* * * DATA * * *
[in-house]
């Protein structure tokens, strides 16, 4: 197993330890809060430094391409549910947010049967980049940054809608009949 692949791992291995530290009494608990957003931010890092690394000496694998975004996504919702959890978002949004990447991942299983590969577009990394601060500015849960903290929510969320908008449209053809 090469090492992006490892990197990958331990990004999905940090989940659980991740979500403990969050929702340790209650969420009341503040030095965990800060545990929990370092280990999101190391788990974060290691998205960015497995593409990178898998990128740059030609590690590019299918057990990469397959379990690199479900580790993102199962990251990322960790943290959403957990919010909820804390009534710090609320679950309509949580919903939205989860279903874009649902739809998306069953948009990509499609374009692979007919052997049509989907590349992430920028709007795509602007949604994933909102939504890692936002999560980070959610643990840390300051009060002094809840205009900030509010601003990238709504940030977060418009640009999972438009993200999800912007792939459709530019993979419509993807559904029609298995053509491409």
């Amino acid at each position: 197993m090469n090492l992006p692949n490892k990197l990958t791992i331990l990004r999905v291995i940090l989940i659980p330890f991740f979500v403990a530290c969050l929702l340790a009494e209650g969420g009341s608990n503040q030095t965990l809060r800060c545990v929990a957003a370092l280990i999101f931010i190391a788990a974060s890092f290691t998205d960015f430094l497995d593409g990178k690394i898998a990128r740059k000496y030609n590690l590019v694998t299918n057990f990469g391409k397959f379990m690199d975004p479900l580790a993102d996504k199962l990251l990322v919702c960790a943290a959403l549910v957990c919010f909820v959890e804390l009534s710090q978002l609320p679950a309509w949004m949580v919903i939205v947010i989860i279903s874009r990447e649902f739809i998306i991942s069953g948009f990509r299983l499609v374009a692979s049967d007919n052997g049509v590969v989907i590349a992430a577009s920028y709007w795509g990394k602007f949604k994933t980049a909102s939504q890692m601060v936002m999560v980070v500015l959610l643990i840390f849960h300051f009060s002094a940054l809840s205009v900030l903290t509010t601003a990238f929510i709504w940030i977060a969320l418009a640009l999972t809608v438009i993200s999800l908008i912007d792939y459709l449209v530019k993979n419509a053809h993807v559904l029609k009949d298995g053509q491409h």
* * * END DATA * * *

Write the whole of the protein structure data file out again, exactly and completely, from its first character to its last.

[in-house]
């Protein structure tokens, strides 16, 4: 197993330890809060430094391409549910947010049967980049940054809608009949 692949791992291995530290009494608990957003931010890092690394000496694998975004996504919702959890978002949004990447991942299983590969577009990394601060500015849960903290929510969320908008449209053809 090469090492992006490892990197990958331990990004999905940090989940659980991740979500403990969050929702340790209650969420009341503040030095965990800060545990929990370092280990999101190391788990974060290691998205960015497995593409990178898998990128740059030609590690590019299918057990990469397959379990690199479900580790993102199962990251990322960790943290959403957990919010909820804390009534710090609320679950309509949580919903939205989860279903874009649902739809998306069953948009990509499609374009692979007919052997049509989907590349992430920028709007795509602007949604994933909102939504890692936002999560980070959610643990840390300051009060002094809840205009900030509010601003990238709504940030977060418009640009999972438009993200999800912007792939459709530019993979419509993807559904029609298995053509491409």
């Amino acid at each position: 197993m090469n090492l992006p692949n490892k990197l990958t791992i331990l990004r999905v291995i940090l989940i659980p330890f991740f979500v403990a530290c969050l929702l340790a009494e209650g969420g009341s608990n503040q030095t965990l809060r800060c545990v929990a957003a370092l280990i999101f931010i190391a788990a974060s890092f290691t998205d960015f430094l497995d593409g990178k690394i898998a990128r740059k000496y030609n590690l590019v694998t299918n057990f990469g391409k397959f379990m690199d975004p479900l580790a993102d996504k199962l990251l990322v919702c960790a943290a959403l549910v957990c919010f909820v959890e804390l009534s710090q978002l609320p679950a309509w949004m949580v919903i939205v947010i989860i279903s874009r990447e649902f739809i998306i991942s069953g948009f990509r299983l499609v374009a692979s049967d007919n052997g049509v590969v989907i590349a992430a577009s920028y709007w795509g990394k602007f949604k994933t980049a909102s939504q890692m601060v936002m999560v980070v500015l959610l643990i840390f849960h300051f009060s002094a940054l809840s205009v900030l903290t509010t601003a990238f929510i709504w940030i977060a969320l418009a640009l999972t809608v438009i993200s999800l908008i912007d792939y459709l449209v530019k993979n419509a053809h993807v559904l029609k009949d298995g053509q491409h």